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The viewpoints taken by Hamilton and Madison in the Federalist Papers are extremely different than those of Marx and Engels in The Communist Manifesto. This 7 page paper asserts that Marx and Engels were arguing that the capitalist system as it existed in Europe was flawed by way of the economic stratification that existed at the time. Their position held that freedom was derived by abandoning the yoke of economic class distinctions. The Manifesto greatly exceeded the Federalist papers in addressing the issues of freedom. No additional sources are listed.
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In Marx's theory we find a magnificent synthesis of the content and form of value on the one hand, and the qualitative and quantitative aspects of value on the other. In one passage Marx points out that Petty confused two definitions of value: "value as the form of social labor" and "the magnitude of value which is determined by equal labor time, according to which labor is treated as the source of value" (Theorien uber den Mehrwert, V. I, 1905, p. 11). Marx's greatness lies precisely in the fact that he gave a synthesis of both of these definitions of value. "Value as the material expression of the production relations among people," and "value as a magnitude determined by the quantity of labor or labor-time" - both of these definitions are inseparably connected in Marx's work. The quantitative aspect of the concept of value, on the analysis of which the classical economists predominantly concentrated, is examined by Marx on the basis of analysis of the qualitative aspect of value. It is precisely the theory of the form of value or of "value as the form of social labor" which represents the most specific part of Marx's theory of value as opposed to the theory of the classical economists. Among bourgeois scientists, one can frequently find the idea that the characteristic feature of Marx's work in comparison with the classical economists consists of his recognition of labor as the "source" or "substance" of value. As can be seen from the passages by Marx which we cited, the recognition of labor as the source of value can also be found among economists who are mainly interested in the quantitative phenomena related to value. In particular, the recognition of labor as the source of value can also be found in Smith and Ricardo. But we would look in vain to these writers for a theory of "value as the form of social labor."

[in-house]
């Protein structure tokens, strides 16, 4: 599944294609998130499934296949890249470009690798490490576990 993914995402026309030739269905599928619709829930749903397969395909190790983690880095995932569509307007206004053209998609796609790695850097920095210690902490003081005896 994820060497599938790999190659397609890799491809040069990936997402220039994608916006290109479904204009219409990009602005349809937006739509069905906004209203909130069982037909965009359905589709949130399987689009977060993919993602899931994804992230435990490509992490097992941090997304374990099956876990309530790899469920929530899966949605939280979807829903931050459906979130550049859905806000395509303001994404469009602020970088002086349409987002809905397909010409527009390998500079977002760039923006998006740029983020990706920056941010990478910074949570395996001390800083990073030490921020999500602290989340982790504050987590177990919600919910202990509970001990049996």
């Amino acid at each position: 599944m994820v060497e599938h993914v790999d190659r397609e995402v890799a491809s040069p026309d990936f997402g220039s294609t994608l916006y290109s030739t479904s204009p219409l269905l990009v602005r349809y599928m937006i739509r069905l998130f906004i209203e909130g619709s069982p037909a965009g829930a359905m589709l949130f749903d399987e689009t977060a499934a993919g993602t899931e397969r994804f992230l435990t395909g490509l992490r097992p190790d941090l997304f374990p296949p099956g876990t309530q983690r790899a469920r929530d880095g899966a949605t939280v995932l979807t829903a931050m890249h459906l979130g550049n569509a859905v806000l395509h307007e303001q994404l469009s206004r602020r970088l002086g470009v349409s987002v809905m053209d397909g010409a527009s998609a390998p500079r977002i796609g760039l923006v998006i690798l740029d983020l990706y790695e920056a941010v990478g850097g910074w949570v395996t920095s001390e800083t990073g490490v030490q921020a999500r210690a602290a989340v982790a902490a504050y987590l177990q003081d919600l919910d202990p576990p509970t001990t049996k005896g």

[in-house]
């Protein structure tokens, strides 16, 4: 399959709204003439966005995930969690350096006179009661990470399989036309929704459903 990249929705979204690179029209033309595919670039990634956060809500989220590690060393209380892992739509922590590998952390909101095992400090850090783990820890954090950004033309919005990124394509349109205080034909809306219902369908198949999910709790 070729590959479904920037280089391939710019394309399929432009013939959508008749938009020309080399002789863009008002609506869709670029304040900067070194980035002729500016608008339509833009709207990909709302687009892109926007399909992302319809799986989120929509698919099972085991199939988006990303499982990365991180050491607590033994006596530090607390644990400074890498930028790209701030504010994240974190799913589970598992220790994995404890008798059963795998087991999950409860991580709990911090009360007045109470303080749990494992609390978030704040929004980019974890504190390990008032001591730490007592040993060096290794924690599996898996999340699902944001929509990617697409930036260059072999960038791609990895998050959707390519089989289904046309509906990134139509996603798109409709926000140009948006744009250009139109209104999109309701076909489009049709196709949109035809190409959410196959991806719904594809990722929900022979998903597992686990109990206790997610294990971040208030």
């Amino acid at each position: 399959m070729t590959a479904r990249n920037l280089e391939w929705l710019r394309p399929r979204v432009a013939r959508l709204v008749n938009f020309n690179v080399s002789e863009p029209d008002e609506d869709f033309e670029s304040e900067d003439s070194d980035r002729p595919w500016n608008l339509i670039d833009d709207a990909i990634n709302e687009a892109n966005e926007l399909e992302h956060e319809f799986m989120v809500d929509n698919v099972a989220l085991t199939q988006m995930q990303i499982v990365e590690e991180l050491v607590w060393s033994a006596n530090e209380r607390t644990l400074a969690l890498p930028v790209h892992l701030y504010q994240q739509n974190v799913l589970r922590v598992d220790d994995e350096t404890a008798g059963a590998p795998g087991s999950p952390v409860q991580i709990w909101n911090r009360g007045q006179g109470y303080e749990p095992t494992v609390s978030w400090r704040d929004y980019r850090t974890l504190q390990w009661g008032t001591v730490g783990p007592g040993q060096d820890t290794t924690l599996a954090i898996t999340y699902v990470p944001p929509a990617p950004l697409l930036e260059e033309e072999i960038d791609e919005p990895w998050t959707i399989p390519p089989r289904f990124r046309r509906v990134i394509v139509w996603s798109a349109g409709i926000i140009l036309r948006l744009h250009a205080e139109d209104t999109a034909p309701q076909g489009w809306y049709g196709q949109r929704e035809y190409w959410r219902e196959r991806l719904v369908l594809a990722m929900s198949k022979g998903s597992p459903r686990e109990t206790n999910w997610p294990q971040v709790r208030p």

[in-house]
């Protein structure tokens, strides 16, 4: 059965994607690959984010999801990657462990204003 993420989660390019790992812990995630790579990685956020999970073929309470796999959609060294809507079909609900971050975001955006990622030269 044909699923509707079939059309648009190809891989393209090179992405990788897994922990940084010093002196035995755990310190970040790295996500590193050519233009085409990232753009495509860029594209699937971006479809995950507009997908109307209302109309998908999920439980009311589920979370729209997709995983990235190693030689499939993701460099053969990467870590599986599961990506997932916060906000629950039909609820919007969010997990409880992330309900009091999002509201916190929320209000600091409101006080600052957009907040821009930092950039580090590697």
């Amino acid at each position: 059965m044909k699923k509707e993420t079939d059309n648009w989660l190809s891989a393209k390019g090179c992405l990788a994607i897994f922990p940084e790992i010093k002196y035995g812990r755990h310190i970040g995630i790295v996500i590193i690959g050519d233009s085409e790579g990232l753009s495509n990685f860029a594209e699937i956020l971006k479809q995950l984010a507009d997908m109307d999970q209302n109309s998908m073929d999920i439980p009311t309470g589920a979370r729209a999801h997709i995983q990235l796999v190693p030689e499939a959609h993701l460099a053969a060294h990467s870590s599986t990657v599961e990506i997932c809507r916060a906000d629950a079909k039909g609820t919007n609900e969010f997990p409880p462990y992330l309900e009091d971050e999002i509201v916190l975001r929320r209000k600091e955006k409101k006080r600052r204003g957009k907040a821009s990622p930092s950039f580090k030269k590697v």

This 5 page argumentative essays uses the writings of Plato, Marx and Thucydides to support the argument that democracy is the worst form of government. Bibliography lists 5 sources.
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A 14 page paper that utilizes the literature of the 16th, 17th and 18th centuries to represent common perspectives about the themes of human happiness, love, passion, and the human condition during varying times in European history. Descartes, Hegel, Hume, Keats, & Marx are among the many authors discussed. Bibliography lists 16 sources.